IOT solutions have great potential and allow you to increase productivity
Even before the pandemic, analysts at consulting firm McKinsey predicted that Industrial Internet of Things (IIoT – Industrial Internet of Things) by 2025globally will generate up to $3.7 trillion in value. While the global crisis has slowed their deployment in factories and warehouses, there is little doubt that the IIoT environment will continue to grow rapidly.
The Industrial Internet of Things will find its way into modern industry because it has great potential value and can help process massive amounts of data.
– The actual economic value of IIoT in the coming years may be a little less due to the coronavirus pandemic, but McKinsey’s forecast reflects the potential of these solutions to reduce downtime, increase productivity and efficiency and the level of utilization of enterprise resources – predicts Gerard Dermont, Regional Sales Director Poland and Baltics at Vertiv.
IIoT boundary calculation value
IIoT devices are m.in. Sensors, controllers or industrial computing platforms that provide greater insight into the operation and control of equipment that keeps businesses, warehouses and factories running. The hardware that enables industrial applications generates so much data in a short period of time that it is impossible to rely solely on the cloud for real-time analysis. This means that in many cases, reaping the benefits of the IIoT will require IT equipment to be installed in a warehouse or factory floor, where it is exposed to much more adverse environmental conditions than in a data center or office environment.
Infrastructure challenges associated with internet-connected industrial equipment
Enterprises planning to deploy edge infrastructure in industrial environments need to analyze in several areas listed below and consider how conditions observed in these environments may affect the performance of IT systems, putting them at risk.
Power variability– As with any location connected to the Internet, it is essential to implement backup power to prevent the occurrence of power outages. In production environments and automated warehouses, power conditioning can be even more important. Machines operating in these facilities often generate electrical noise that can interfere with IT equipment if power quality is not taken care of before it reaches the IT systems. Different types of UPS provide different models of power conditioning approaches, and the type of UPS chosen determines its effectiveness at removing disturbances. In harsh environments, an online double-conversion UPS is best, as it provides the cleanest alternating current.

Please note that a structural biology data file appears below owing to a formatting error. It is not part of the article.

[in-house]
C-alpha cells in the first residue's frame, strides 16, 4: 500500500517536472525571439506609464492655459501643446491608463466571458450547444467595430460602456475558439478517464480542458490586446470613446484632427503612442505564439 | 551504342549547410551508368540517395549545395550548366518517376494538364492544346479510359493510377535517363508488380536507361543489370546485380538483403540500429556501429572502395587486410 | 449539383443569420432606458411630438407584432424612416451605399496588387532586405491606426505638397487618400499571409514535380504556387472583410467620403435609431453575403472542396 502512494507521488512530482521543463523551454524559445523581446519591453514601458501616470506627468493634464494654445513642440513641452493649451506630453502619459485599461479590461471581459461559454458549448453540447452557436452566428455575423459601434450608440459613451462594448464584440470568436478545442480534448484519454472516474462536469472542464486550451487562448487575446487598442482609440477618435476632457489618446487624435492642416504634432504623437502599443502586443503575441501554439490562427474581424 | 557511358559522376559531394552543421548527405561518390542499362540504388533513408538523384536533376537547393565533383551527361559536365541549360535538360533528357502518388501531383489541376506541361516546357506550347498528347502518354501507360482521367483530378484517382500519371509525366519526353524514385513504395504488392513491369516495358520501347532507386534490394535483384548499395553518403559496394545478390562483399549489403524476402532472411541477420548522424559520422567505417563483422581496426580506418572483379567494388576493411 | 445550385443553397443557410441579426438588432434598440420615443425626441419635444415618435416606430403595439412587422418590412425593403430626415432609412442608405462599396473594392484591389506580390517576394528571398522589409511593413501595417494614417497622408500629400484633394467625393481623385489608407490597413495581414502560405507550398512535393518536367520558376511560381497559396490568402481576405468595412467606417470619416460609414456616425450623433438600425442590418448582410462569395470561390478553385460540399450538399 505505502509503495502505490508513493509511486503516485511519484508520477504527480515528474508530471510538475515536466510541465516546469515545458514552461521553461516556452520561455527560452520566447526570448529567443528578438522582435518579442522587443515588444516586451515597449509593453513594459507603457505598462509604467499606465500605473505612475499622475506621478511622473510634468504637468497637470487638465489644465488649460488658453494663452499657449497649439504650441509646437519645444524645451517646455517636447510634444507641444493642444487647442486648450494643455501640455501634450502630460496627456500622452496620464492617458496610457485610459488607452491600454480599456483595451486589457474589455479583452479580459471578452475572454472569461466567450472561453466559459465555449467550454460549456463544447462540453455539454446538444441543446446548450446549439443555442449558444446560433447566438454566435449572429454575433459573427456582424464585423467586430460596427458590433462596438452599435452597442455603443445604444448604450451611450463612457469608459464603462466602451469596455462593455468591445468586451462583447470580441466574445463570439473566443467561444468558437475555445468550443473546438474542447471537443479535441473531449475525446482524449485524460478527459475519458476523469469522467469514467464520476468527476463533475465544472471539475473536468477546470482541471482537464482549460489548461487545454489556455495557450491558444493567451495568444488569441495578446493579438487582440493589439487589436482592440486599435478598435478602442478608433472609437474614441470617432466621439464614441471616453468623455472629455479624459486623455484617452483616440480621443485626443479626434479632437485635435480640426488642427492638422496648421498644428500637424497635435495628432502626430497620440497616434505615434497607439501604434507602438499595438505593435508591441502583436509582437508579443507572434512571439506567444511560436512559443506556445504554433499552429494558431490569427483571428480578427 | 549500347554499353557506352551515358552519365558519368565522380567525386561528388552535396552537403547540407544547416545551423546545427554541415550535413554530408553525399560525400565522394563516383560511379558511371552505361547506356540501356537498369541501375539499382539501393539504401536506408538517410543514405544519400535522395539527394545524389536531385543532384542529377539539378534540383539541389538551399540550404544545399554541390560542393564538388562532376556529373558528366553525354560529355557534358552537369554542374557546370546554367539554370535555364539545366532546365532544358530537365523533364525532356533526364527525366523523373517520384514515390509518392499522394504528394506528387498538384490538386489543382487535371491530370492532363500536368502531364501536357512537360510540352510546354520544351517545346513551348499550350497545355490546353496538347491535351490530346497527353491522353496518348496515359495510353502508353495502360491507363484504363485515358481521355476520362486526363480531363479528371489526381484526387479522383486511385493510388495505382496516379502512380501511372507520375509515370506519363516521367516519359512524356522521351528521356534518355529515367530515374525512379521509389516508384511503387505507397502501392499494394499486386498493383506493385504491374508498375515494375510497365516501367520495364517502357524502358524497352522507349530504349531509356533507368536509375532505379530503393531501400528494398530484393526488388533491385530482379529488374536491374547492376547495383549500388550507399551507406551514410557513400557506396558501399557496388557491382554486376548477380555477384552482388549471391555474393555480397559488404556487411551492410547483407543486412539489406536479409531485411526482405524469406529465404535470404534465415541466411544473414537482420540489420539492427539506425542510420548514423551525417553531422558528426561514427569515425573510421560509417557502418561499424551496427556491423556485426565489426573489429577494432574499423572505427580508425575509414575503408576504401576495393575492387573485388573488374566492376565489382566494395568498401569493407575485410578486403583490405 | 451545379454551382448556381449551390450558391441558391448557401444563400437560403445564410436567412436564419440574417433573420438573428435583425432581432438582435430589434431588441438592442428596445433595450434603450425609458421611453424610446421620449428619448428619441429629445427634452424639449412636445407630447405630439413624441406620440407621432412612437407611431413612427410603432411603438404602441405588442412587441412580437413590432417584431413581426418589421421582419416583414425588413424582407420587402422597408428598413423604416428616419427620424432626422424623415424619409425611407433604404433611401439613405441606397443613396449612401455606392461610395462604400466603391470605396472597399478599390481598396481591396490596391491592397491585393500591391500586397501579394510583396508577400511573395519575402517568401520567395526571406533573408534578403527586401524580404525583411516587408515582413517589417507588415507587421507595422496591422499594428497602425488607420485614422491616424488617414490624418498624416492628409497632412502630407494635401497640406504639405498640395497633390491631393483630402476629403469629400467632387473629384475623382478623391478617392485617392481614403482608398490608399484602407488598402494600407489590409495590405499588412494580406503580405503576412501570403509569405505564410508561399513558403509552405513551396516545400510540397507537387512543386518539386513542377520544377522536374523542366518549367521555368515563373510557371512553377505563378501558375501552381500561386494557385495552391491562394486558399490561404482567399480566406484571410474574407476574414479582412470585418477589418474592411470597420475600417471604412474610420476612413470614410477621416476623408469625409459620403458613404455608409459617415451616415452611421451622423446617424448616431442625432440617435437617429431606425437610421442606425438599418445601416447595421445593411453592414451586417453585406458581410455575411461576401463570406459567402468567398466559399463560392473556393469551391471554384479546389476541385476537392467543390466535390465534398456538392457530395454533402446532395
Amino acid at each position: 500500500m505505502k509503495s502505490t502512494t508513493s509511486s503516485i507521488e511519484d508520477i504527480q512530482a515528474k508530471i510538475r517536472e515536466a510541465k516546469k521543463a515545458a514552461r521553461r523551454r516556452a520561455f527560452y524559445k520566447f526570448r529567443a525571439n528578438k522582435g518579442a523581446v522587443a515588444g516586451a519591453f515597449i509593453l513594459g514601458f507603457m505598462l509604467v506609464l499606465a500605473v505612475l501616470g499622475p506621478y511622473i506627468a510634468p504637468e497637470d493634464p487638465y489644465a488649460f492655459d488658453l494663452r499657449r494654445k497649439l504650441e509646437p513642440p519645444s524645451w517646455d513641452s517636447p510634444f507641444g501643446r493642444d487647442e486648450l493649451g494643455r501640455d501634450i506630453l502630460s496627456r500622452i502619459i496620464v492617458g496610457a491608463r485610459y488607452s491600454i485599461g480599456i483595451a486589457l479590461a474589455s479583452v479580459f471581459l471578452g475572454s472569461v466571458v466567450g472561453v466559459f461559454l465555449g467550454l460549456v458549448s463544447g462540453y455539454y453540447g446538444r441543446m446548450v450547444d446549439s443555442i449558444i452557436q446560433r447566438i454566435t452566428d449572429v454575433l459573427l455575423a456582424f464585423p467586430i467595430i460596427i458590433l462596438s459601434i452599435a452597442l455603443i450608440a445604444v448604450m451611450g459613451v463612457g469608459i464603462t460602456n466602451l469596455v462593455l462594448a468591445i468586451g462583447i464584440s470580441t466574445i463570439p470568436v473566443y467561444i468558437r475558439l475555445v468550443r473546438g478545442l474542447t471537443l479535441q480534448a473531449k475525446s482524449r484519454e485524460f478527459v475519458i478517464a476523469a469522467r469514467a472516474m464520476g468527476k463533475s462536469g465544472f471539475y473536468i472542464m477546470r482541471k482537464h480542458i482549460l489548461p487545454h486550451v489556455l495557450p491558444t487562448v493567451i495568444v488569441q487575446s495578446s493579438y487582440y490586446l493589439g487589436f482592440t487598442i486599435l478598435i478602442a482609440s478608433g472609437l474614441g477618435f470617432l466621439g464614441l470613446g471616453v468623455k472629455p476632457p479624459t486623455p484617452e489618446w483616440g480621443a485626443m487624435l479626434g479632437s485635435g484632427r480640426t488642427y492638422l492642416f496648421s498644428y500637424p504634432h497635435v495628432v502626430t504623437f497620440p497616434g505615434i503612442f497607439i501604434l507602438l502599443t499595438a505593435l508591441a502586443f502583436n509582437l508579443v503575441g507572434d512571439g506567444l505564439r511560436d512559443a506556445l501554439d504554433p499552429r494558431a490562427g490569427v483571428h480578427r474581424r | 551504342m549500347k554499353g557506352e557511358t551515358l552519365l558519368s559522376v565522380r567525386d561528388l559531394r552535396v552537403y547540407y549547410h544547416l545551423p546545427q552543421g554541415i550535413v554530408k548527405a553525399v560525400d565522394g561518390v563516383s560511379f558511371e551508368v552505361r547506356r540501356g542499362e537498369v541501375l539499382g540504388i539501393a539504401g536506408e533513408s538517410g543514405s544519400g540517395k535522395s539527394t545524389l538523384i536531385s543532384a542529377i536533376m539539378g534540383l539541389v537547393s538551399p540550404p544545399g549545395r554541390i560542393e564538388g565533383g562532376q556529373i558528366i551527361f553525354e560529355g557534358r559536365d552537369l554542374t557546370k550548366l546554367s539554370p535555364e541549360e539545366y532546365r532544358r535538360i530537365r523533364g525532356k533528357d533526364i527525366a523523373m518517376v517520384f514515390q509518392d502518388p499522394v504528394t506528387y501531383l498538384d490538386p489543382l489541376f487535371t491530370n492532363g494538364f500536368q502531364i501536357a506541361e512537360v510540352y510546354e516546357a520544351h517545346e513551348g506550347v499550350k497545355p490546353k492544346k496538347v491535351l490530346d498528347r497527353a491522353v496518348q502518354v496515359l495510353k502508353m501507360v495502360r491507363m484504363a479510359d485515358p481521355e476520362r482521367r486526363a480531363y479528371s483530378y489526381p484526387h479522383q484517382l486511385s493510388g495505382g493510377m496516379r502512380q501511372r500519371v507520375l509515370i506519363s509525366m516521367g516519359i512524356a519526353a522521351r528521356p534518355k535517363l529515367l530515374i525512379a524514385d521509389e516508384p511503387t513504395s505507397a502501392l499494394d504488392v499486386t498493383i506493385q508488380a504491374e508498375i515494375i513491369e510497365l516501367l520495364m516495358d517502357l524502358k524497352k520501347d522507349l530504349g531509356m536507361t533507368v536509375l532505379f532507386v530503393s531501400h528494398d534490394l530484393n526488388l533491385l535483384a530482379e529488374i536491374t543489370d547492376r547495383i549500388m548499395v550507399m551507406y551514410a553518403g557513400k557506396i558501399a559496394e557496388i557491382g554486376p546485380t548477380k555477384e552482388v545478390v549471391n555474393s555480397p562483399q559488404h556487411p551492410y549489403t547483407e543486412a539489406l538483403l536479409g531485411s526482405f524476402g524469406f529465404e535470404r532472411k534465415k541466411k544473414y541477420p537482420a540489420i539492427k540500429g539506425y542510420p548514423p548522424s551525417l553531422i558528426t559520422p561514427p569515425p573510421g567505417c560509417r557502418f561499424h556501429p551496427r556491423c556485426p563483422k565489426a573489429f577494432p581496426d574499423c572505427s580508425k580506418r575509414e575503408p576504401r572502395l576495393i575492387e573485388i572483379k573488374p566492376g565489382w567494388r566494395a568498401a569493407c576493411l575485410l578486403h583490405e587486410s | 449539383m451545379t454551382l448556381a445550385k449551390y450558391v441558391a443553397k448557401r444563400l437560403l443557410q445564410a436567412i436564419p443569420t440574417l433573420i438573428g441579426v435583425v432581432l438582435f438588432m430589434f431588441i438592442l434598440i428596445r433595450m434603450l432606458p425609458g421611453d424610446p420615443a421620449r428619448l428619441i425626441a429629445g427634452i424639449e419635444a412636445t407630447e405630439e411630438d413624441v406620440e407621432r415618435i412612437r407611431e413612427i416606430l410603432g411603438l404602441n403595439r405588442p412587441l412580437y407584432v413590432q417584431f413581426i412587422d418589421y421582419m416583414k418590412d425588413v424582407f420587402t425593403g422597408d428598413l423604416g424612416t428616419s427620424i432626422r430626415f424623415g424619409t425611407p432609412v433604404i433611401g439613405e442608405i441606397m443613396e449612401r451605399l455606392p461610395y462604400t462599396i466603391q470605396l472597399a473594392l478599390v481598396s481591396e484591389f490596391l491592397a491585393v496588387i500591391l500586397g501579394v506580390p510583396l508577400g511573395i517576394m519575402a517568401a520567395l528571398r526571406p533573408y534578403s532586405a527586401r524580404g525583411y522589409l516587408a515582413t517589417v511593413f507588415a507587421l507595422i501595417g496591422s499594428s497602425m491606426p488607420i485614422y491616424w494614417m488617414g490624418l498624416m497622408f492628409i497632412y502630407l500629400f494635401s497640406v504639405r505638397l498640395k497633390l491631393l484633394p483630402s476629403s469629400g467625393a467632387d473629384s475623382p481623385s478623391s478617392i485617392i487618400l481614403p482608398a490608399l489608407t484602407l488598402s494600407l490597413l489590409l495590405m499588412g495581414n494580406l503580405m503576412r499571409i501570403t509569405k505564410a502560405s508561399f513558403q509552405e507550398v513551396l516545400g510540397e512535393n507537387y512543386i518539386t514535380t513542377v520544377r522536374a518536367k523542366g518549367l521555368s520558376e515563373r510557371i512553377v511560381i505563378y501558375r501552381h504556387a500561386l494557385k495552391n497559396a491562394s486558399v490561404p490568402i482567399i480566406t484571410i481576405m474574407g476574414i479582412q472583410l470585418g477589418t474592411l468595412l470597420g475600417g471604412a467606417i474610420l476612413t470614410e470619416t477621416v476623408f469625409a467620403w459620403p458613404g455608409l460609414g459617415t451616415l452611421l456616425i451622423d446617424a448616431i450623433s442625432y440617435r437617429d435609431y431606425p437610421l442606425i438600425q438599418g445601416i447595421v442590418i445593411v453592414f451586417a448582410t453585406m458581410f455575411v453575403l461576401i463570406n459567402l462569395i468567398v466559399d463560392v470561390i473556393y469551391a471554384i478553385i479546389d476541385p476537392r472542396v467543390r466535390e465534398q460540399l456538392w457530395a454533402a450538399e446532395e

Environmental conditions– In most industrial environments, it is impossible to maintain the temperature and humidity required for reliable IT equipment operation. Therefore, special cooling is required. In large, open areas of warehouses or factories, ventilation or air conditioning units are typically integrated into the IT equipment enclosure or mounted next to it.
Air quality– Industrial environments also have a higher concentration of airborne dust and particulates than, for example. in the data center. These contaminants can affect the reliability and lifespan of equipment if they are e.g. drawn in by server fans. Protecting equipment requires special, sealed cabinets or enclosures that prevent unfiltered air from entering the equipment. With cooling integrated into the enclosure, a clean, temperature-controlled environment is created, regardless of outside air quality.
Physical security– The basic premise of edge computing is to deploy servers and storage close to the people and devices they serve. In manufacturing, this usually means installing IT equipment in areas where there is a risk of unauthorized access by staff. Locking cabinets or alarm sensors on doors can help in this situation.
Coastal Infrastructure Visibility– Most remote, internet-connected locations are located in environments with limited technical resources. Remote monitoring software gives IT specialists an insight into the performance of the equipment, making sure it is working as intended. When equipped with additional sensors and remote monitoring tools, they can also generate alerts about situations that are potentially dangerous to the equipment, such as. elevated temperatures, flooding or unauthorized access.
– Companies deploying IIoT in harsh environments can do so by selecting the right power, chassis cooling and monitoring solutions that meet the requirements of the environment, and then integrating those components on-site – says Gerard Dermont. – However, this approach can increase deployment time, strain IT resources and make it difficult to standardize infrastructure across multiple sites. A better option is to use complete, integrated solutions, designed and tested to ensure the highest performance and reliability of IIoT devices – summarizes the Vertiv expert.